You Should Nab This If:… you miss the CD experience, but don’t really want to go buy a CD.
5). Def Jam
What It Is: Like Matador’s app, Def Jam is basically just a trove of music from Def Jam artists, organized into a variety of playlists: New Sh*t, Def Jam Classics, Rocafella Years, etc. Users can also check out releases both new and old, as well as Def Jam’s top 100 singles.
You Should Nab This If:… you dig Def Jam bands.
What It Is:You don’t see that many apps dealing with classical music these days. Classify fills that niche, curating that fancy, smart person music into easy-to-navigate buckets. After firing up the app, you can drill down by composer, era, mood, instrument and theme to find playlists that suit your every sophisticated fancy. Warning: Sorting by mood often surfaces albums along the lines of “Classic Tribute Music For Funerals” (“Sad” music). So there’s that.
You Should Nab This If:… you’re looking to learn the basics about classical music, or you’re in need of some tunes for quiet reflection.
What It Is: Another label app. You know the drill at this point. The app features new releases from [PIAS] artists, playlists created by the label and artists, and still more curated playlists under the tab “Features.”
You Should Nab This If:…you like [PIAS].
8). The Legacy Of
What It Is: The Legacy Of follows in the footsteps of apps like The Guitar Collection: George Harrison and Sting’s 25th anniversary offering, pairing multimedia and music history with tunes. Basically, this app is the digital equivalent to the ubiquitous “Best Of” albums. Choose an artist (Bob Dylan, Hall and Oates, Stevie Ray Vaughn and Miles Davis for now) to access featured albums, a brief bio, photos, playlists (top tracks, influencers, followers, covers) and their full discography.
You Should Nab This If:…you need a good introduction to a classic band.
What It Is: Domino is the sugar company’s official app. After you download it your computer screen will taste like sugar. Go ahead, lick it. Just kidding, sadly. Nope, Domino is yet another record label app, featuring, you guessed it, music from Domino’s artists. Clicking on “Music” will surface a selection of albums from the label, “Artist” will help you reach the full discographies of bands on Domino, “Playlists” leads to curated track lists from bands, etc, and “This Week In” offers up a lesson in Domino’s history via an applicable playlist.
You Should Nab This If:… rinse, lather, repeat.
What It Is: TweetVine is an interesting concept that could have used a few more features before its initial launch. Created at a London Music Hack Day, the app creates playlists each hour from all tweets bearing the hashtag “#NowPlaying.” That’s all. The resulting playlists are just what you’d expect from the digital hive mind: a weird hodgepodge of Top 40 hits, Michael Jackson, foreign jams and holiday music. Hmm.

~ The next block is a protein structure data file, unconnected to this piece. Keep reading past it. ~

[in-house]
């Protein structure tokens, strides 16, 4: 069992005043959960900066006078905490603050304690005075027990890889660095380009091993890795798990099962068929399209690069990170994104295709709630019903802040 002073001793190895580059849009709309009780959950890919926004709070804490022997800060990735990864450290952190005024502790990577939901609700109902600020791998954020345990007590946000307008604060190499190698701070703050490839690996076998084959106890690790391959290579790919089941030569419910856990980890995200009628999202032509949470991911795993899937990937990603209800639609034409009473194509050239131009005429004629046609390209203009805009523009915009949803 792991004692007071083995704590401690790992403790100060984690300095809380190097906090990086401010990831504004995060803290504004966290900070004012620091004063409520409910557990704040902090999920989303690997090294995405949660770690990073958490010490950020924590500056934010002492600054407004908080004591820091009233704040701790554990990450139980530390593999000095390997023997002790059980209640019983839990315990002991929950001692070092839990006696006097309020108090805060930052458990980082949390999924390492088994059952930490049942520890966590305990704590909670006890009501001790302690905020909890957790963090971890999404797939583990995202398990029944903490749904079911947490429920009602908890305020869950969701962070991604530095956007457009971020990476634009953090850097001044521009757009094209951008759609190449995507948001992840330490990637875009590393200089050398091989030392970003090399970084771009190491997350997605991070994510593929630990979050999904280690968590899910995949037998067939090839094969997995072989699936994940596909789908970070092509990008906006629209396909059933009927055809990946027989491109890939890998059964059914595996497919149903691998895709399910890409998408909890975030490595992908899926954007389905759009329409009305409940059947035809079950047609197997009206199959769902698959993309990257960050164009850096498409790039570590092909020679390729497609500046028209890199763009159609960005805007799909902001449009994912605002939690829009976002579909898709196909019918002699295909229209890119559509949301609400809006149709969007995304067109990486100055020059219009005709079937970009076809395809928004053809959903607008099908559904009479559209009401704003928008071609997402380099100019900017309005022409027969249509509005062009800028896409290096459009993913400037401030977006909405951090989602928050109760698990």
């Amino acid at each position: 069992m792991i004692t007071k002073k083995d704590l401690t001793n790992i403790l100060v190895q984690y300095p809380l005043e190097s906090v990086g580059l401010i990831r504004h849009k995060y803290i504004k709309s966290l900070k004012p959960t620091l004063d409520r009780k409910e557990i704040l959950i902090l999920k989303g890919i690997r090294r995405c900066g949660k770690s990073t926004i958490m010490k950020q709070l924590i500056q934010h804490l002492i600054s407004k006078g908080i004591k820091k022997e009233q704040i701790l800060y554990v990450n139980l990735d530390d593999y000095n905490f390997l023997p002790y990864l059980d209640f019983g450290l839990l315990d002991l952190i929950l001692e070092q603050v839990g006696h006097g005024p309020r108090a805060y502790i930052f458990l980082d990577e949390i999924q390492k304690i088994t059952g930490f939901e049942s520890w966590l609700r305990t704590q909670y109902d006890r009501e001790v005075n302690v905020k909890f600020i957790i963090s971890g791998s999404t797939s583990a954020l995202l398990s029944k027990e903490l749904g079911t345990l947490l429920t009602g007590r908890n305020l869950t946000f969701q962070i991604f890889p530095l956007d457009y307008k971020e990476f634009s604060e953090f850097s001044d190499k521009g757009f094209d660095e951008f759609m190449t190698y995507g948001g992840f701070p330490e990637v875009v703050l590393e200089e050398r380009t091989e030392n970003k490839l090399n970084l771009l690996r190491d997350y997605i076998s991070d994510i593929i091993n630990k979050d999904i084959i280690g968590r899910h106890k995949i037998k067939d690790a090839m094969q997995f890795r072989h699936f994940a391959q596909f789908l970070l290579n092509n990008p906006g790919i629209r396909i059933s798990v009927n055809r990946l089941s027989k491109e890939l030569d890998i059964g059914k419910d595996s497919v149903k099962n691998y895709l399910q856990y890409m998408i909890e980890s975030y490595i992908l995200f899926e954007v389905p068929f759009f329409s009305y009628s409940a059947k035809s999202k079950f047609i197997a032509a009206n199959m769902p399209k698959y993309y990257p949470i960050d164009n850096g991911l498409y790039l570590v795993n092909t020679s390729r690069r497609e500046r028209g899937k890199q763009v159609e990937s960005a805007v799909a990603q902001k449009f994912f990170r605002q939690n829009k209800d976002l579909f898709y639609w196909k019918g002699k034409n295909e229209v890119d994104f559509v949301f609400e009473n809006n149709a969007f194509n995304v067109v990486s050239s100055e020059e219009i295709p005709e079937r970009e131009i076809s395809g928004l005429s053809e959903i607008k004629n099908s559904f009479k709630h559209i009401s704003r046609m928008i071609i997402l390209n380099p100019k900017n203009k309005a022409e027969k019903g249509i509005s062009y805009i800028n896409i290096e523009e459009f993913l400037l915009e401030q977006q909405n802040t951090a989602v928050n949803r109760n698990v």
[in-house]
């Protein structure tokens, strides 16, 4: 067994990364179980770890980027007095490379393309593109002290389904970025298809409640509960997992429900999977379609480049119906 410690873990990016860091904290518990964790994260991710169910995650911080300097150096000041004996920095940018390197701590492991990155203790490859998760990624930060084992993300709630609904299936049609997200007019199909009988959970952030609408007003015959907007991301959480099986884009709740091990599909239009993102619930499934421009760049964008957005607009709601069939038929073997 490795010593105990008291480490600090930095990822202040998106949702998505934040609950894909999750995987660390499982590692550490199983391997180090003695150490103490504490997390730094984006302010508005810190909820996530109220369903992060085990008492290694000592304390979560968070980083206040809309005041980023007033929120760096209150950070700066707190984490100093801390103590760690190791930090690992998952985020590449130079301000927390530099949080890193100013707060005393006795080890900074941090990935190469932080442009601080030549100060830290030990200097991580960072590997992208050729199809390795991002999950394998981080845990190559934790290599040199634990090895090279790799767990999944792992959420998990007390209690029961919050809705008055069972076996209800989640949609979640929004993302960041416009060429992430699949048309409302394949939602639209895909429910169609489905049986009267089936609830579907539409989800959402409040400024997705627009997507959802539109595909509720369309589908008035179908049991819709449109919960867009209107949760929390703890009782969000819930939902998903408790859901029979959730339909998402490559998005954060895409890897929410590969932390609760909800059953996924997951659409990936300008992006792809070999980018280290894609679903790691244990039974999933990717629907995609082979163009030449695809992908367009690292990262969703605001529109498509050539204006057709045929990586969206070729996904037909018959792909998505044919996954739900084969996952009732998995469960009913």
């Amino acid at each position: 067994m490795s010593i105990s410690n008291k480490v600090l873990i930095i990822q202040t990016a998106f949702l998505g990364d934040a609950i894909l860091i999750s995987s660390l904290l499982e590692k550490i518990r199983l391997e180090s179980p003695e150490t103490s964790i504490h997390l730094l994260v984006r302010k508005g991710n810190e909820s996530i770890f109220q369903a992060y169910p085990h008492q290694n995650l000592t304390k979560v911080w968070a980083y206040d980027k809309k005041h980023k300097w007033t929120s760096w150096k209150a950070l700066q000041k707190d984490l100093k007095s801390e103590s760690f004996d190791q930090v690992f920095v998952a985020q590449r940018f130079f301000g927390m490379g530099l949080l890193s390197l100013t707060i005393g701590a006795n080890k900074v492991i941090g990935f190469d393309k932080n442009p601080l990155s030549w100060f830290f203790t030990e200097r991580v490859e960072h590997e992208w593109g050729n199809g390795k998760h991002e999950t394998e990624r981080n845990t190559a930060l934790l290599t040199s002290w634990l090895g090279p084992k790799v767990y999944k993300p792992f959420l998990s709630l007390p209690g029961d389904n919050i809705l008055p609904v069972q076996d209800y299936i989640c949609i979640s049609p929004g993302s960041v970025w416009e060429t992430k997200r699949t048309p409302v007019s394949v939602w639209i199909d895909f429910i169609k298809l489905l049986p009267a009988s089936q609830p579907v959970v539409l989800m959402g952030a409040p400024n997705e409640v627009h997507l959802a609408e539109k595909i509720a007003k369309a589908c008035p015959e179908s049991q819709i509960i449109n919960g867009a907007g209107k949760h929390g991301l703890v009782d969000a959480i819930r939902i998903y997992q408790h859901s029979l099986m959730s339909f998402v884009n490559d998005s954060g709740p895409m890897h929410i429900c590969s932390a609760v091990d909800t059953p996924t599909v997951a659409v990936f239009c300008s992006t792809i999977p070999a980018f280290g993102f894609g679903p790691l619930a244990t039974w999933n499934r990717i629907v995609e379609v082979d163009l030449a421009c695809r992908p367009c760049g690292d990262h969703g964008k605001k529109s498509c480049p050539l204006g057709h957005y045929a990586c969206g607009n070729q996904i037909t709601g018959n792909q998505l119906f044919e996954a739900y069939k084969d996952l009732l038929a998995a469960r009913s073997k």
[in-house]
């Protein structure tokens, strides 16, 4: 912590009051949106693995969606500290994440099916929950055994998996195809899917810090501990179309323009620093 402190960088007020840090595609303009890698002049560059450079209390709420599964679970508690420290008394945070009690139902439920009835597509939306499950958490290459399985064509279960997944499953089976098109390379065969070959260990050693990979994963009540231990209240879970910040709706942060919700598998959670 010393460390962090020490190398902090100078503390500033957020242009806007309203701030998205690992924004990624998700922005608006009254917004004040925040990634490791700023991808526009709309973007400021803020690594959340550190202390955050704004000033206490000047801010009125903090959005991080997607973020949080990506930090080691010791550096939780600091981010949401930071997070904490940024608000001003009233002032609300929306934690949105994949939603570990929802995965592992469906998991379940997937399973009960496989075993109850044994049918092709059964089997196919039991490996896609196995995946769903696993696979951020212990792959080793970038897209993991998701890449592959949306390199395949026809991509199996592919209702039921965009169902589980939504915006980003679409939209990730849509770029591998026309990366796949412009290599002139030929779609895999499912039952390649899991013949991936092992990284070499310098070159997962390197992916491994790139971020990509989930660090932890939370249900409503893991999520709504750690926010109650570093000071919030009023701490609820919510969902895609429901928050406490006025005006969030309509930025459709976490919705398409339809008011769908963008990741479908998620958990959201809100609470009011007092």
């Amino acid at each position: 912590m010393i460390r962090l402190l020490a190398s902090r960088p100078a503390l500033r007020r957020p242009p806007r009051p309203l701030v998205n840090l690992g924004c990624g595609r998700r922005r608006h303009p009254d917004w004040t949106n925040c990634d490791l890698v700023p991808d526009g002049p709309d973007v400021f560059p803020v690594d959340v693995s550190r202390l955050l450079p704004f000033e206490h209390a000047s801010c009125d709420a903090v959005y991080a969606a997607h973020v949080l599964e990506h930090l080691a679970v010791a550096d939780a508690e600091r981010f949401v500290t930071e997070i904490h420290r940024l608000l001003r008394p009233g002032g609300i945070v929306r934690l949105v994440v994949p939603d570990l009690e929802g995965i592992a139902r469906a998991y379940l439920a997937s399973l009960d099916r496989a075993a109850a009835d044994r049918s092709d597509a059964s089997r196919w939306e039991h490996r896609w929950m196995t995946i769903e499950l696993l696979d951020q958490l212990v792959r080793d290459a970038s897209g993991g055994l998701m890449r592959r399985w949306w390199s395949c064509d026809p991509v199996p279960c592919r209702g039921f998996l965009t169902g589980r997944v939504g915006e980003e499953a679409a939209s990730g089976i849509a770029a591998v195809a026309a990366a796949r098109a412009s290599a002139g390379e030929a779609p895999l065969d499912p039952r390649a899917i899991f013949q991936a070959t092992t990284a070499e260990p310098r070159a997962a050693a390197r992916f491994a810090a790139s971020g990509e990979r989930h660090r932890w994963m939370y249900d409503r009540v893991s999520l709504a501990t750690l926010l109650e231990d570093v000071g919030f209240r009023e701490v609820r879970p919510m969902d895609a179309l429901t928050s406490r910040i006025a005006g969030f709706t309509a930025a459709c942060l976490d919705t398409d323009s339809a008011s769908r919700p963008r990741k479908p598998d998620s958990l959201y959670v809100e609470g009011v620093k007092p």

You Should Nab This If:… you really want to… As it stands, there’s really no reason to check out TweetVine — at least when it comes to music discovery. The app’s audience would be better served if TweetVine had taken a page from Monstro‘s book and allowed for more curation — IE, if users could listen to tunes that their friends are tweeting, etc.
11). The Warner Sound
What It Is: Imagine that, another label app! As with Domino et al., The Warner Sound features new releases and a ton of playlists from bands/influencers/etc. The standout feature in this app is Family Tree, which introduces a Warner band and offers up a playlist of artists that influenced/preceded that act. Sadly, however, these playlists are extremely short and lack any kind of editorial explaining why those particular artists are listed as influences. This dearth of content seems like a wasted opportunity to us.
You Should Nab This If:… Warner bands get you going.
What It Is: Back in the day, Digster was one on the first tools to offer any kind of curation for the Spotify experience. The Universal Music Group-forged playlist service launched in the U.S. last summer (just a few months after Spotify) and served up curated playlists. The Spotify app version is much the same, featuring a bevy of themed playlists and collections curated by artists. Apparently, you can also sign in via Facebook to get personalized recommendations, but we couldn’t get this feature to work.
You Should Nab This If:… you’re looking for a more general listening experience. To be honest, many of the other Spotify apps are more helpful when it comes to finding exactly the kind of music you’re after.